In Pulmonary Hypertension, Digital Twins Could Speed Personalization


By creating digital models based on individual patients, clinicians might one day be better able to personalize care.

Since the dawn of medicine, practitioners have faced a frustrating problem: there is no guarantee a particular treatment will work on a particular patient. However, in the age of artificial intelligence (AI), some physicians believe technology may soon be able to sharply increase confidence levels when making treatment decisions.

One way of bringing about that certainty is the idea of “digital twins.” And if the concept works as hoped, patients with pulmonary hypertension (PH) might be among the first to benefit.

In the computer industry, a digital twin involves combining the specifications of a particular machine with AI and machine learning (ML) in order to create a replica that can be used to analyze, maintain, and optimize the original. Now, some are proposing the use of the concept in medicine. The theory is that by creating personalized “twins” of patients, clinicians might eventually be better able to understand how individual patients might respond to individual therapies.

Reinhard Laubenbacher, Ph.D.

Reinhard Laubenbacher, Ph.D.

Reinhard C. Laubenbacher, Ph.D., of the University of Florida, said while computer simulation and digital twin technology has become ubiquitous in many technology-focused industries, the same is not true in medicine.

“But there is now a lot of interest in medical digital twins that hopefully will translate into significant funding to jumpstart a concerted research effort,” he said.

Last month, he and colleagues published an article in the journal Pulmonary Circulation making the case for digital twins as a treatment tool in PH. On the one hand, it is a highly complex and heterogeneous condition. On the other hand, there is a vast array of actionable data on disease characteristics and patient outcomes. Both of those traits are ideal characteristics for ML and AI projects.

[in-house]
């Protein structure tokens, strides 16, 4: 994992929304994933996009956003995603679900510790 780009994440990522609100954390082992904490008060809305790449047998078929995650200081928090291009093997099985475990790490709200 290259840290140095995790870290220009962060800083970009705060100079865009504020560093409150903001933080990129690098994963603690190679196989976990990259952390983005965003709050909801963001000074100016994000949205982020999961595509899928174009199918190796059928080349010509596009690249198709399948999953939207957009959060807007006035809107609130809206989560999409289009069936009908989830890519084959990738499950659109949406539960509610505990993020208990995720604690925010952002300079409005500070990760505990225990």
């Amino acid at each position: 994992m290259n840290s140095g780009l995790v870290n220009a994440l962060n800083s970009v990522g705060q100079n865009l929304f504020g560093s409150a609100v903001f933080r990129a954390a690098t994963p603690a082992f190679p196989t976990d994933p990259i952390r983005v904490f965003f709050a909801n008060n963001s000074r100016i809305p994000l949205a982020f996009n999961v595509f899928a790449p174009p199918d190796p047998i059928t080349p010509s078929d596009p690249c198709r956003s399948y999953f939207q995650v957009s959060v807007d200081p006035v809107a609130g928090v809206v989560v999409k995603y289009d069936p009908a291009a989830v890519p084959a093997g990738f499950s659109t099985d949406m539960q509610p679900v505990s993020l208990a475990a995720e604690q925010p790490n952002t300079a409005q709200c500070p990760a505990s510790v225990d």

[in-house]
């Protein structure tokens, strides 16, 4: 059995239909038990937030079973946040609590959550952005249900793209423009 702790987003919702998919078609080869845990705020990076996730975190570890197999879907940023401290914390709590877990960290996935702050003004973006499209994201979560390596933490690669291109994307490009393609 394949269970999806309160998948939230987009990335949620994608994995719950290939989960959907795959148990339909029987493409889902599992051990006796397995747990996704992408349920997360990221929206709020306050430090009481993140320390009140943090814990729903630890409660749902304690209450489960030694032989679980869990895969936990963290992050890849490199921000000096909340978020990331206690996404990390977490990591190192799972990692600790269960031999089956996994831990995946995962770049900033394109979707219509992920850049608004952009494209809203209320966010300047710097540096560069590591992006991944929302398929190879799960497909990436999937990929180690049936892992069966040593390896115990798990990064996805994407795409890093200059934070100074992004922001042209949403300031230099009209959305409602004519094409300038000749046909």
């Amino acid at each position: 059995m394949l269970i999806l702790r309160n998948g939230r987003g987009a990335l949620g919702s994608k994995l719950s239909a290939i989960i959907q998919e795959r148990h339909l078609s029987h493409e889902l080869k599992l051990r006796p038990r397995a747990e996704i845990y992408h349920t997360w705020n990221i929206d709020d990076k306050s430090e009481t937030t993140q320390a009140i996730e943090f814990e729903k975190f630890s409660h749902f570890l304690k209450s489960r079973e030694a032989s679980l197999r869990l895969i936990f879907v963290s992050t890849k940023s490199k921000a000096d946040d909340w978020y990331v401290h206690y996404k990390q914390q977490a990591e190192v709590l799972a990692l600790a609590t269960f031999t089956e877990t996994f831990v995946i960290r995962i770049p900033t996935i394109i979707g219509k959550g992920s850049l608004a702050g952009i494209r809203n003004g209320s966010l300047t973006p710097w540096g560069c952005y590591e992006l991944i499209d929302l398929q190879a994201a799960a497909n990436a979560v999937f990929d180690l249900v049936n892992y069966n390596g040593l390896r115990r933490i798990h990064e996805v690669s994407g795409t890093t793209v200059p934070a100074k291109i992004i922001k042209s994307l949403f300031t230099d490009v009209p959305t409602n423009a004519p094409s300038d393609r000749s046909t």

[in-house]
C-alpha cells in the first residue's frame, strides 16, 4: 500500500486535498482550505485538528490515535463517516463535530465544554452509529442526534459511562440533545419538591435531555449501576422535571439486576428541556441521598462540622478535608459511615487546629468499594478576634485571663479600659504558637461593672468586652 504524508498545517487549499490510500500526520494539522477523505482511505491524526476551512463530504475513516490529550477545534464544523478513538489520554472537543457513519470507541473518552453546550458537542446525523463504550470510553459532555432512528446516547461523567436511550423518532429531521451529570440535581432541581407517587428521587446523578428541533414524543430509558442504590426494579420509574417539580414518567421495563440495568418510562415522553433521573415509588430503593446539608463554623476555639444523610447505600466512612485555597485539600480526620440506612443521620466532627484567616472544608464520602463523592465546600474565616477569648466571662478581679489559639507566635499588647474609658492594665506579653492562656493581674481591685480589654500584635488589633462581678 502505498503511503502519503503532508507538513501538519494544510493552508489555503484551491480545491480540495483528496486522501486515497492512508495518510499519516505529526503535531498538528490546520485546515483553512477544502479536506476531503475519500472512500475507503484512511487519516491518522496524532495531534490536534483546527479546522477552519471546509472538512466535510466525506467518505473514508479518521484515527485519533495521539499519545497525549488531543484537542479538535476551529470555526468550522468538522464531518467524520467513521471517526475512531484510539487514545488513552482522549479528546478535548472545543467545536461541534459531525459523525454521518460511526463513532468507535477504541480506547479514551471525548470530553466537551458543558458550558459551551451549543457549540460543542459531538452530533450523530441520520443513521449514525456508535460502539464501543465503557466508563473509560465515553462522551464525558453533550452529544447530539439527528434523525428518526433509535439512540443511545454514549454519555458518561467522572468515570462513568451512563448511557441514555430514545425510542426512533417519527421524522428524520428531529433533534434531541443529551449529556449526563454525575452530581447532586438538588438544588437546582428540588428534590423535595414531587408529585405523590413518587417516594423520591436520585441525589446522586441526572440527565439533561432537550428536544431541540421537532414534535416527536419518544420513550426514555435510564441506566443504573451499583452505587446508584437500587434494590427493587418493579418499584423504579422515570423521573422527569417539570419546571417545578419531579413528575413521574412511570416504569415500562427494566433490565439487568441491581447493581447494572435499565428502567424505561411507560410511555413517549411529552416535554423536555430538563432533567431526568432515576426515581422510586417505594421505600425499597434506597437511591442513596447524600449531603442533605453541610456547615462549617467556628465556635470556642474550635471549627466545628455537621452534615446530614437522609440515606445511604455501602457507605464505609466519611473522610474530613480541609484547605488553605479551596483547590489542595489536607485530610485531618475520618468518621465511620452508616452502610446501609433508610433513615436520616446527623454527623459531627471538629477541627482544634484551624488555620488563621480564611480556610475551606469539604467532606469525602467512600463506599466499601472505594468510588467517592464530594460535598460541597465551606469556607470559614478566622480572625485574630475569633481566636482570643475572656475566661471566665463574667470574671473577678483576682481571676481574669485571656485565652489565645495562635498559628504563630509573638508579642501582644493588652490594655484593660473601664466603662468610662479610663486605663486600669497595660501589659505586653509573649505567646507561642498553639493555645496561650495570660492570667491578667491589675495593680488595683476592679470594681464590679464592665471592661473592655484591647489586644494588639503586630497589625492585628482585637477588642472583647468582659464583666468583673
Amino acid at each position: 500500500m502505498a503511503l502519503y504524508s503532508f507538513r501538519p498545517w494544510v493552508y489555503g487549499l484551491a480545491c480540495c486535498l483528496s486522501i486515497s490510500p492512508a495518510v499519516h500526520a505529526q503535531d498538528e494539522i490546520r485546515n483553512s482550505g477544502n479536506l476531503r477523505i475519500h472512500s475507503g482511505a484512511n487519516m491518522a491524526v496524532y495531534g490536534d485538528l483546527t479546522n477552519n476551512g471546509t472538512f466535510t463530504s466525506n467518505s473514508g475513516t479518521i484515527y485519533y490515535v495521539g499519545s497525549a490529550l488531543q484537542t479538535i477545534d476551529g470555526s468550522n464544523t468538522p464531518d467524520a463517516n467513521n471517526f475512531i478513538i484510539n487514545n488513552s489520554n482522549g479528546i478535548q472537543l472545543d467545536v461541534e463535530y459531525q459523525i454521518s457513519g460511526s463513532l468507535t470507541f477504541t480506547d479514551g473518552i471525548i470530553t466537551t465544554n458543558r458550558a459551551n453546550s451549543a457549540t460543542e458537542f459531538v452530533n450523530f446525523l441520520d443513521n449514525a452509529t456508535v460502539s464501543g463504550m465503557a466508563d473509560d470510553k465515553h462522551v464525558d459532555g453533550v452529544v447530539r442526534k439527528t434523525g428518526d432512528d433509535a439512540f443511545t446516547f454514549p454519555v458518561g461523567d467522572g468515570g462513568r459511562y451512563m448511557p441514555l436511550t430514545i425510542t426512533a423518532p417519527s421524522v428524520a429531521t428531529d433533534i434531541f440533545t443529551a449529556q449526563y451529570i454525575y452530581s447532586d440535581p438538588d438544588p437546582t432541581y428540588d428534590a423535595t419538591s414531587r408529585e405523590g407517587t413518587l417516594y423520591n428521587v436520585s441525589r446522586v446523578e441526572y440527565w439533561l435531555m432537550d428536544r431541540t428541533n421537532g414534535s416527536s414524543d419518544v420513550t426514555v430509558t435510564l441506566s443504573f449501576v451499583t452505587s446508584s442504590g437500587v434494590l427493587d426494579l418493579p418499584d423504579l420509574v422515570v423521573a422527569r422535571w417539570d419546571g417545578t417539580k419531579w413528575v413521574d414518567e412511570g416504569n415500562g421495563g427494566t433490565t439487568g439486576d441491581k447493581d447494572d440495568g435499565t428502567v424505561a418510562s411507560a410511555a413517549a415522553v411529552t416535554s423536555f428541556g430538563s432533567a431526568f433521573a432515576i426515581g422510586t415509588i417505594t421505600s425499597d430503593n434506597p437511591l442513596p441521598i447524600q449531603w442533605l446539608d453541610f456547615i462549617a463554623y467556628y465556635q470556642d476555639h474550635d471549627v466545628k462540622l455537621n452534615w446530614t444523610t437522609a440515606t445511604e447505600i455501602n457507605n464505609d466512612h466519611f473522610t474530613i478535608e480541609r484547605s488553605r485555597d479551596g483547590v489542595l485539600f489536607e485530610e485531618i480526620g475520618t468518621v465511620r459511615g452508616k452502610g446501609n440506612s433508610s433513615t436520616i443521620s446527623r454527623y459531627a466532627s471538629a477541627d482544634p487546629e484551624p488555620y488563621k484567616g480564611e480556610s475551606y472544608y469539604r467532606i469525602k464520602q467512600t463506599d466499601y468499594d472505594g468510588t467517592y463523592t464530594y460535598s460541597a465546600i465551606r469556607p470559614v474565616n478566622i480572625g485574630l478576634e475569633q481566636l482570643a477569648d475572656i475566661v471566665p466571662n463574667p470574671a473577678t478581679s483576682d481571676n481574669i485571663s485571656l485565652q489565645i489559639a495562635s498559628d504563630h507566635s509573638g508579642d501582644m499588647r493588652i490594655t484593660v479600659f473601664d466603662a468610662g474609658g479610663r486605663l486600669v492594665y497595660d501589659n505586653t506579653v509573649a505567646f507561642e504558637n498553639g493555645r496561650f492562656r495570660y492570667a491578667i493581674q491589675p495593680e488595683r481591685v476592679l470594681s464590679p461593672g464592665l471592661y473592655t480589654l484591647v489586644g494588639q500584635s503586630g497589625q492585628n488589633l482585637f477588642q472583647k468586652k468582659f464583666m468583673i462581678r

If all of that data can be leveraged to create individualized digital twins of particular patients, it might be possible to not only help optimize patient choices regarding existing therapies, but also to more quickly develop new therapies, they said.

Laubenbacher and colleagues noted how the data from decades of research related to bone‐morphogenetic protein receptor 2 (BMPR2) dysfunction in familial‐cases of pulmonary arterial hypertension helped lead to the development and approval of sotatercept (Winrevair).

“With eventual development of the digital twin system, one could imagine rapid development of individualized treatment based upon these granular databases, in combination with characteristics of known cellular signaling networks, organ‐level fibrotic and angiogenesis‐based physiologic assessment, and even development of in silico clinical trials to speed up drug development for patients, given the relatively rare yet complex and deadly nature of the disease,” Laubenbacher and colleagues wrote.

Andrew J. Bryant, M.D., a colleague of Laubenbacher’s and a co-author of the article, said the response to the paper has been “overwhelmingly positive.” However, while the concept has been well-received, he said there are issues related to implementation that still need to be worked out.

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